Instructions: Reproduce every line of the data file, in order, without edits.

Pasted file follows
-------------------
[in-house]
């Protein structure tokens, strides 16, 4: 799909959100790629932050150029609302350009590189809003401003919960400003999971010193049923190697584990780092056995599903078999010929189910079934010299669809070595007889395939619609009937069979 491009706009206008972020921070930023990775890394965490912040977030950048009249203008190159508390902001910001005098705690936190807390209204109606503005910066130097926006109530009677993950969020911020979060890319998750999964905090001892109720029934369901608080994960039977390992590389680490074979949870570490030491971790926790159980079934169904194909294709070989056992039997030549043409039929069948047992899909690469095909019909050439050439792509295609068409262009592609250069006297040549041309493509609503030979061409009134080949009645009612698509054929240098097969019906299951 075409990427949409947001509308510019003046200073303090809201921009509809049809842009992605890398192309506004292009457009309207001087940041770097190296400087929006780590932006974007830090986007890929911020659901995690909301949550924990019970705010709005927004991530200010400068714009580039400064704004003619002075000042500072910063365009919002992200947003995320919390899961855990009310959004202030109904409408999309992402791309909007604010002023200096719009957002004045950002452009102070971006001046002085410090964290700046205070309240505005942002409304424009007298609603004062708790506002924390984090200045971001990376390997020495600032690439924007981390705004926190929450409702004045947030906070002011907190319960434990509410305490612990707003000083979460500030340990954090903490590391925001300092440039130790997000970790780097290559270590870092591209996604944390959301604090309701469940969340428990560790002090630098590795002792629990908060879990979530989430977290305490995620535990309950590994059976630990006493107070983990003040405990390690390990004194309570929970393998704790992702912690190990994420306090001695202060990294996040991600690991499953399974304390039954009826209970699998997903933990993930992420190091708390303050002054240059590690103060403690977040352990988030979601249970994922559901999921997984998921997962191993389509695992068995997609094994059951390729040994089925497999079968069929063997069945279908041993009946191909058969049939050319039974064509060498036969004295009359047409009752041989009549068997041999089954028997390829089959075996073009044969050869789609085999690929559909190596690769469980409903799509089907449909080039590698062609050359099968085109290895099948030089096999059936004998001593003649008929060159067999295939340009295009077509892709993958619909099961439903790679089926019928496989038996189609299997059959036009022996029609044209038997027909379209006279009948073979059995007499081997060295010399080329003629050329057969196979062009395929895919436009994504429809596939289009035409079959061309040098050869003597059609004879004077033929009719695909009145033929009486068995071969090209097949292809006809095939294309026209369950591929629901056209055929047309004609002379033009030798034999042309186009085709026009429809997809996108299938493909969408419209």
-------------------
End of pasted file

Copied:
[in-house]
């Protein structure tokens, strides 16, 4: 799909959100790629932050150029609302350009590189809003401003919960400003999971010193049923190697584990780092056995599903078999010929189910079934010299669809070595007889395939619609009937069979 491009706009206008972020921070930023990775890394965490912040977030950048009249203008190159508390902001910001005098705690936190807390209204109606503005910066130097926006109530009677993950969020911020979060890319998750999964905090001892109720029934369901608080994960039977390992590389680490074979949870570490030491971790926790159980079934169904194909294709070989056992039997030549043409039929069948047992899909690469095909019909050439050439792509295609068409262009592609250069006297040549041309493509609503030979061409009134080949009645009612698509054929240098097969019906299951 075409990427949409947001509308510019003046200073303090809201921009509809049809842009992605890398192309506004292009457009309207001087940041770097190296400087929006780590932006974007830090986007890929911020659901995690909301949550924990019970705010709005927004991530200010400068714009580039400064704004003619002075000042500072910063365009919002992200947003995320919390899961855990009310959004202030109904409408999309992402791309909007604010002023200096719009957002004045950002452009102070971006001046002085410090964290700046205070309240505005942002409304424009007298609603004062708790506002924390984090200045971001990376390997020495600032690439924007981390705004926190929450409702004045947030906070002011907190319960434990509410305490612990707003000083979460500030340990954090903490590391925001300092440039130790997000970790780097290559270590870092591209996604944390959301604090309701469940969340428990560790002090630098590795002792629990908060879990979530989430977290305490995620535990309950590994059976630990006493107070983990003040405990390690390990004194309570929970393998704790992702912690190990994420306090001695202060990294996040991600690991499953399974304390039954009826209970699998997903933990993930992420190091708390303050002054240059590690103060403690977040352990988030979601249970994922559901999921997984998921997962191993389509695992068995997609094994059951390729040994089925497999079968069929063997069945279908041993009946191909058969049939050319039974064509060498036969004295009359047409009752041989009549068997041999089954028997390829089959075996073009044969050869789609085999690929559909190596690769469980409903799509089907449909080039590698062609050359099968085109290895099948030089096999059936004998001593003649008929060159067999295939340009295009077509892709993958619909099961439903790679089926019928496989038996189609299997059959036009022996029609044209038997027909379209006279009948073979059995007499081997060295010399080329003629050329057969196979062009395929895919436009994504429809596939289009035409079959061309040098050869003597059609004879004077033929009719695909009145033929009486068995071969090209097949292809006809095939294309026209369950591929629901056209055929047309004609002379033009030798034999042309186009085709026009429809997809996108299938493909969408419209």